gdalinfo --help-general

If gdal is correctly configured it will display its usage instructions.

  1. Install the others Python wheels modules, previously downloaded (gdal excluded), and following the list order (from the top to the bottom):
  • click
  • cligj
  • click plugin
  • attrs
  • munch
  • fiona
  • pyproj
  • rtree
  • shapely

Now that the all the most nasty dependencies are installed (at least for Windows OS), you can execute:

pip install tool4nc

At this point, after the installation you are ready to import the tool4nc module as:

from tool4nc import *              --->  #Import all the fuctions
from tool4nc import [name_fuction] --->  #Import just one fuction 

For the list of fucntions avaiable a in "tool4nc" module please continue to read below.

Functions included:

nctocsv ("input file", "path_output folder")

This function converts a netCDF file to a csv file. It will generate two csv files called file.csv and file_cleaned.csv respectively. The file_cleaned.csv is cleaned by all the NAN values and it is considered the final output file of this function.

nctoshape ("input file", "path_output folder", "variable_name")

This function converts a netCDF file into a shape file (Point features). Firstly, it will generate two csv files called file.csv and file_cleaned.csv respectively. After that, the file_cleaned.csv (purified by all the NAN values) is used to extract the corresponding shapefile representing a variable’s values which is the third argument of this function.

nctogdr ("input file", "path_output folder")

This fuction convert a netCDF file to a GRD file which is required for some computations.

concatnc ("path_input folder")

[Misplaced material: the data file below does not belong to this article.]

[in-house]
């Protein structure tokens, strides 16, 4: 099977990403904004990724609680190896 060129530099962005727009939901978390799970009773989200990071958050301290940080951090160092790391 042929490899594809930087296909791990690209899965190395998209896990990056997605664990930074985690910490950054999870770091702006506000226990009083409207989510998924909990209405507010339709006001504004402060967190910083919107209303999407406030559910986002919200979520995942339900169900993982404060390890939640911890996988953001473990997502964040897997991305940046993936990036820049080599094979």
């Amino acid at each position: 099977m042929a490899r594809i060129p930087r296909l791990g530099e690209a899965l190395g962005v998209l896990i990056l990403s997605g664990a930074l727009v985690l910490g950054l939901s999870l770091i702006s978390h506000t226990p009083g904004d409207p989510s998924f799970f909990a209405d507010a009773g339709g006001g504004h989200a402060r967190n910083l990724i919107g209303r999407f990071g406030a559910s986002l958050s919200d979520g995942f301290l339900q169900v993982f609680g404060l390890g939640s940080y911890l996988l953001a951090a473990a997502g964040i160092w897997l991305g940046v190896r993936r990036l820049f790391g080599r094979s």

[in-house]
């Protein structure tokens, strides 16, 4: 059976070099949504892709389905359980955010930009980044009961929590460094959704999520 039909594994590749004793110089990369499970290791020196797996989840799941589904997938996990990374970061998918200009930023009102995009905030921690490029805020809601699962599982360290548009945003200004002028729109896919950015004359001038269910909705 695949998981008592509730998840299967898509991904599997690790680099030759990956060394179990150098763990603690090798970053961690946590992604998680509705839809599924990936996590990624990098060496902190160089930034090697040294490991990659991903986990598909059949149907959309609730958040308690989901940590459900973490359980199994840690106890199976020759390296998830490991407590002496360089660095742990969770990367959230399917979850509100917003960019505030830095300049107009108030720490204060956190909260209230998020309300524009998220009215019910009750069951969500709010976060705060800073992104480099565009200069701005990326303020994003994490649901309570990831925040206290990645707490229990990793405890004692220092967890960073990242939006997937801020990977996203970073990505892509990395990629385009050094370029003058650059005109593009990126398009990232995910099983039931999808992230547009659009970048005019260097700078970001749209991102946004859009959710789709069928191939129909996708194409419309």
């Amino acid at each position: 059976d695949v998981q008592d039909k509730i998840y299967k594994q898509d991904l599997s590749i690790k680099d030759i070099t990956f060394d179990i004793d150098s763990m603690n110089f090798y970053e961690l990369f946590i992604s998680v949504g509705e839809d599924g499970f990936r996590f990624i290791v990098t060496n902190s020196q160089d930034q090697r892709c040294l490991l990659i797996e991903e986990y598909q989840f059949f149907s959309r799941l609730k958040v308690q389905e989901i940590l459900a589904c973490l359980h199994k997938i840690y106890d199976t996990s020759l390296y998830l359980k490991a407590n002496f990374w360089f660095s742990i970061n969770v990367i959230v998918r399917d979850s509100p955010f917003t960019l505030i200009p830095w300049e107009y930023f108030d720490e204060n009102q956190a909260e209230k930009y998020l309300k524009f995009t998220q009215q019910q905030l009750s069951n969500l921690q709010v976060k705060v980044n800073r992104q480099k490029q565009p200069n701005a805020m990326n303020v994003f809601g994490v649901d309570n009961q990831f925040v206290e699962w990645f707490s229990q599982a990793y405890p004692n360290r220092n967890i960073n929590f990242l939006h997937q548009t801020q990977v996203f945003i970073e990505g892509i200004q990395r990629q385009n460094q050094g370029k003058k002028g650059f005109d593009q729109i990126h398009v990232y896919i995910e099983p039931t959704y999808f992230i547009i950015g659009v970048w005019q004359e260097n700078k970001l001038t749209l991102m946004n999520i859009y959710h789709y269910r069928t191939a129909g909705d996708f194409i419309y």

This function is qble to concatenate segments of data coming from the same dataset but at different time steps. It will generate a file called "concatenated.nc" as final result. The only argument needed is the folder where the files are located.

splitnc ("input file", "path_output folder", "type", "suffix")

This function can split the data by type; DAY (DD), MONTH (YYYYMM) and YEAR (YYYY). It gives the option to add a suffix to the generated data.

Case examples:

I have many netCDF files and I would like to convert all of them in CSV:

import os
from tool4nc import nctocsv

Input_DIR = 'the/directory/you/want/to/use'
Out_DIR = 'the/directory/you/want/to/use'

for filename in os.listdir(Input_DIR):
    if filename.endswith(".nc"):
       nctocsv (filename, Out_DIR)

I want to overlay in my GIS project (as shape-file) data from a variable which is contained in my netCDF file:

import os
from tool4nc import nctoshape

Input_DIR = 'the/directory/you/want/to/use'
Out_DIR = 'the/directory/you/want/to/use'
Variable = ‘Variable name’

for filename in os.listdir(Input_DIR):
    if filename.endswith(".nc"):
       nctoshape (filename, Out_DIR, Variable)

I have a folder with a month of data divided in daily files. These files are downloaded from the same dataset and I would like to concatenate all the daily files in a montly one:

from tool4nc import concatnc

Input_DIR = 'the/directory/where/you/store/the/daily/file'

concatnc (Input_DIR) #it will generate the concatenated.nc file

I have many netCDF files and I would like to convert all of them in GRD:

import os
from tool4nc import nctogrd

Input_DIR = 'the/directory/you/want/to/use'
Out_DIR = 'the/directory/you/want/to/use'

for filename in os.listdir(Input_DIR):
    if filename.endswith(".nc"):
       nctogdr (filename, Out_DIR)

I have one year file but i realised that it is better have the data organised by Month. Furthermore, I would like also add a suffix to each file:

from tool4nc import splitnc

Input_file = 'my_input_file.nc'
Out_DIR = 'the/directory/you/want/to/output/the/results'
type = "MONTH"
suffix = "text/to/append/at/each/file"


splitnc (Input_file, Out_DIR, type, suffix)